For our second and final dinner of my weekend trip to Cleveland with several of my old college friends, I suggested we try out The Baricelli Inn on the corners of Cornell and Murray Hill Roads. All three of us had eaten here in the past; however, many changes had taken place to the menu and the feel of the restaurant and none of us had been back since. An additional benefit was that it was only a twenty minute walk from the Glidden House, where we were staying.
To be totally fair, the choice of The Baricelli Inn was made at the very last minute. I had made plans for a different restaurant, but none of us were really feeling like making the trek downtown. So, at 5:23 PM on a Friday evening I cold-called and was told that they had tables available at 6:00 PM and at 7:30 PM. My two dining companions quickly agreed that 6:00 PM would be just fine. Since we were already dressed for dinner, we promptly left the hotel room at 5:30 PM and strolled up around ten minutes until six. Here is a shot of the front of the property:
The entrance and parking lot are actually in the back of the building on Murray Hill Road. Here is a shot of the actual entrance:
Once inside, we were escorted to the lovely area at the back of the building that is completely enclosed in glass. While I didn't request this area, I was happy to have it as it would provide me with plenty of light to take pictures with my phone's built-in camera (which, incidentally, if you didn't already know, gentle reader, 95% of the photographs that appear on this site are taken with my Google G1 phone). One new addition that has been made to the property since the last time any of us were here was the addition of a patio. Tonight would have been an excellent night to dine out temperature-wise, but the ominous look in the clouds made me glad we were inside.
Our server handed us the menu:
It was at that particular moment that my dinner companions, both of whom are well-respected and well-educated men of science, regressed into Beavis and Butthead. Our server was describing several highlights of the dinner menu and proceeded to talk about some of the wonderful homemade pastas, including the gnudi. Pronounced "new-dee" (emphasis on the first syllable), this sent my friends into fits of uncontrollable laughter so much so that one of them started to tear up and the waiter actually stopped his description of the menu because he thought something might be wrong. After I realized what they were actually laughing at, I turned to our server and quickly apologized because apparently in 1.3 seconds they had regressed to the age of fourteen. While initially annoyed, we did joke about it for the rest of the dinner and well into the next day. The two then did compose themselves for the remainder of the meal, although there was a bit of tittering when our waiter told us that one of the sorbet flavors for the day was kumquat. Thank goodness they weren't serving gnudi with a kumquat sauce; I might have never gotten them to stop laughing.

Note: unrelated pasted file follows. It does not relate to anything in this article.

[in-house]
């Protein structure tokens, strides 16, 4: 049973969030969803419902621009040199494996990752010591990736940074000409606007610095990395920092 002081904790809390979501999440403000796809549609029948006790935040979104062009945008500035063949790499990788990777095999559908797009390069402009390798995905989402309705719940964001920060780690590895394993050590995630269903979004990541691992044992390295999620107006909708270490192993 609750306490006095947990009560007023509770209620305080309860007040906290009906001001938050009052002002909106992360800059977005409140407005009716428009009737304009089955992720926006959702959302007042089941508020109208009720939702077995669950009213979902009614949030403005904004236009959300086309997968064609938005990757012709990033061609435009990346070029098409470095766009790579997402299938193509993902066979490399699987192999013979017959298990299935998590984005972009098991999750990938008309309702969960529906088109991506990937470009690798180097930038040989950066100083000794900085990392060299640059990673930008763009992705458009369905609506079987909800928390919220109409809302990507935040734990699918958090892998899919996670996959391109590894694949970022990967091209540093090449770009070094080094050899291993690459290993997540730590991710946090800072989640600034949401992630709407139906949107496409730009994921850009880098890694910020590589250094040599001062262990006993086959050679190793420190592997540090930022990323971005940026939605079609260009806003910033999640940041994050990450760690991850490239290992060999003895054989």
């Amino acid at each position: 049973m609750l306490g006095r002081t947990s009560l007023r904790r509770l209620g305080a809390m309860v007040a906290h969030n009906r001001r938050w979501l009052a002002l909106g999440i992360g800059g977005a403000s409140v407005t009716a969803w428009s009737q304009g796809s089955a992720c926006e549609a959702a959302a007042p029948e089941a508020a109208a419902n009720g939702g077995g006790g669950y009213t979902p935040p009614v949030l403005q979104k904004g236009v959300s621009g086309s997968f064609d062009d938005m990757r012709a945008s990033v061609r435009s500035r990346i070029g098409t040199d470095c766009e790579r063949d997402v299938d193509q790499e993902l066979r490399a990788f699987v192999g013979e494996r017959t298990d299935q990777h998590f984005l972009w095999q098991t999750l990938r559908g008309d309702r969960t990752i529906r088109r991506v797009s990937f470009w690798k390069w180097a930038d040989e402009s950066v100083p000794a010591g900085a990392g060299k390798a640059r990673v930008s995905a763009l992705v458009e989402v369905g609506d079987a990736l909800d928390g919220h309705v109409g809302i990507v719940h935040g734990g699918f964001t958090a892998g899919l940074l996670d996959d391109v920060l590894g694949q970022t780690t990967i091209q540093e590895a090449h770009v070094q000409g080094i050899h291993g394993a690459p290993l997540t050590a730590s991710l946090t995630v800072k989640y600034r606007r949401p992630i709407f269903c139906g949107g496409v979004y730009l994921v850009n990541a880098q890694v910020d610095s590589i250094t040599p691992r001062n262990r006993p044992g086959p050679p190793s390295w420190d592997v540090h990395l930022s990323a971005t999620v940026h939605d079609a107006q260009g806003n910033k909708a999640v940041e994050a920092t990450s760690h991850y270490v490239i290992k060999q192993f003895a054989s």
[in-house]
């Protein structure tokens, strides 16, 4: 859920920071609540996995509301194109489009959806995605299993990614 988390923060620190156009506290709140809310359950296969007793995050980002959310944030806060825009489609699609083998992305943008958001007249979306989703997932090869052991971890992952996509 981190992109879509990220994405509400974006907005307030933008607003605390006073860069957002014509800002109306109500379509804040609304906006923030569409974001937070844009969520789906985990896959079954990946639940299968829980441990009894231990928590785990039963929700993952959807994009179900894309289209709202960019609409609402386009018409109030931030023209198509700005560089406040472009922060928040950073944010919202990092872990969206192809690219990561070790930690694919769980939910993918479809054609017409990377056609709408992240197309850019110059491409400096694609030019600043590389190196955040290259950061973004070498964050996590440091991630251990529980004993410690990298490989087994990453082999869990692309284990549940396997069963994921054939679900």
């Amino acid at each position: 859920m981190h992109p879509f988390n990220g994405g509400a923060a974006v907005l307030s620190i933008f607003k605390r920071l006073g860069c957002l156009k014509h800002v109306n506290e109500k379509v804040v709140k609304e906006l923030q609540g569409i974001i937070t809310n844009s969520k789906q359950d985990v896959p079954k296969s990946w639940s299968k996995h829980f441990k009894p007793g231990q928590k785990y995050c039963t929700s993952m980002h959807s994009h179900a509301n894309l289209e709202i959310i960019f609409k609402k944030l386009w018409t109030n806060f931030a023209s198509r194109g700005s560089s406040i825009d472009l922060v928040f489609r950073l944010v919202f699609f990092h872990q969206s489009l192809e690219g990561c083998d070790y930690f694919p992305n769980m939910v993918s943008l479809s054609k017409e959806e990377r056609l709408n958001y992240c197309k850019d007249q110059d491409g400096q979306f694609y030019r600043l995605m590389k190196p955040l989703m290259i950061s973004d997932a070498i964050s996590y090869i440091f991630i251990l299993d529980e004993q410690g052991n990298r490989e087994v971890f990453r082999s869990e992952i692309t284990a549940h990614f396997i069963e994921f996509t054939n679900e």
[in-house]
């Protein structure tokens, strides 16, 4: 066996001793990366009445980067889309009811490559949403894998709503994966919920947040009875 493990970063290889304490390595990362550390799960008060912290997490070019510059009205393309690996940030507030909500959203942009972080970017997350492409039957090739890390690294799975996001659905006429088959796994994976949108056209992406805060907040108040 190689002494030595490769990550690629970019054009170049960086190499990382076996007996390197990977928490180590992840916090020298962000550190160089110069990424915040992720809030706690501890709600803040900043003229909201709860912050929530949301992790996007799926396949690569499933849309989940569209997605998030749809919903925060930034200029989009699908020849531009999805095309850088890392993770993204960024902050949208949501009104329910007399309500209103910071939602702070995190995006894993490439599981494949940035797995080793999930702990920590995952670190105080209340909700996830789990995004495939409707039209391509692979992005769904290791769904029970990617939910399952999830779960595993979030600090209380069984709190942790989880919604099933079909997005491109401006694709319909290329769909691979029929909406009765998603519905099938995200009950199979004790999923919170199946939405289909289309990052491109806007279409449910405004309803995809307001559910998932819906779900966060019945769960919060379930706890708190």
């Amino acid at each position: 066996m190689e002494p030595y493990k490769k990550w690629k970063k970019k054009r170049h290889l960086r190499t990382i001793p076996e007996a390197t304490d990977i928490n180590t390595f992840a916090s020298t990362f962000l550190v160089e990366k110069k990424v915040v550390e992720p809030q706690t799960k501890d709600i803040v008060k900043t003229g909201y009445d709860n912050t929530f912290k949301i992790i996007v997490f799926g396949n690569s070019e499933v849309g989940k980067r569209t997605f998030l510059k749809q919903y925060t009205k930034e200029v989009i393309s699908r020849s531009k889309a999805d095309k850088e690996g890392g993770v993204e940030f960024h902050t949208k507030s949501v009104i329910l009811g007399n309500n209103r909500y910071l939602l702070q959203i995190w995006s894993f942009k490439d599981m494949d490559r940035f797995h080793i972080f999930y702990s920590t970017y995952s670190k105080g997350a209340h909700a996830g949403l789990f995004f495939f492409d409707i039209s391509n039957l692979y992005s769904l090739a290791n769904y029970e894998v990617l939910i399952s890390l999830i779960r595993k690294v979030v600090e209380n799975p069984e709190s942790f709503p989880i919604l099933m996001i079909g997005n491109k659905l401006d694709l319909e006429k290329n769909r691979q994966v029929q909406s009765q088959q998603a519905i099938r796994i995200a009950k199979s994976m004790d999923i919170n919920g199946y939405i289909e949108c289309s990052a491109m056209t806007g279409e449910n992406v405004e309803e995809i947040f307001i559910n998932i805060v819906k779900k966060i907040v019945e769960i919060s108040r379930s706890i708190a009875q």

After telling us of the daily special and the aforementioned "pasta", the service staff proceeded to start the bread service:
This was an excellent bread and olive oil paring. The olive oil they used was extremely fruity and was delicious even on it's own. The bread was fresh and toasted, but it was a tad too crunchy. I wasn't the only one at my table to notice this as well. We all agreed that we like bread that has some texture and tooth to it, but we had to spend quite a bit more effort to chew through this bread than we should.
Also on the table was a nifty idea, reusing a classic butter dish as a salt cellar:
My dinner companions and I discussed what we were going to order for dinner and they asked if I would pick out a suitable wine. I figured I would attempt to find a nice light red wine, something without a lot of bold tannins and body, and something that would pair well with either meat or fish. After looking at the extensive wine list, I settled upon a $55 bottle of Jauffers Syrah from Santa Barbara:
At 15.5% alcohol content, this wine definitely needed about ten minutes or so to breath, but the high alcohol content also served to help cut through the fattiness of the courses we were about to be served. Once the wine had been given a chance to breath properly, it because much less harsh and the fruit moved forward onto the palate. It was just as I'd hoped, a quick finishing wine that didn't overwhelm the palate.
We decided to split an appetizer and a cheese board for our starters. First up, a photograph of a board of five cheeses along with crackers, fruits, and nuts:
Starting at the 2 o'clock position is a French goat's milk cheese called Jacquin St. Maure Ash. It is a fresh goat's milk cheese that has been coated with a vegetable ash. At the 6 o'clock position was a local selection, the Blomma cheese from Lake Erie Creamery located on Fulton Road right here in Cleveland. This was another lovely goat's milk cheese, although this one was aged and had a very similar taste and texture to the more well known Boucheron cheese from France. At the 9 o'clock position was a French cow's milk cheese called Pont l'Eveque. Although we weren't sure at the time, there was something wrong with this cheese. It had no off smell, but after chewing it for about fifteen seconds, an obnoxious ammonia flavor began to fill your nasal cavities. We tried pairing this cheese with the crackers, the fruit, and the nuts and none of them would alleviate this very powerful odor. It wasn't until I returned home and found the link to Pont l'Eveque on the web that I confirmed that what we tasted probably wasn't what an unspoiled version would actually taste like.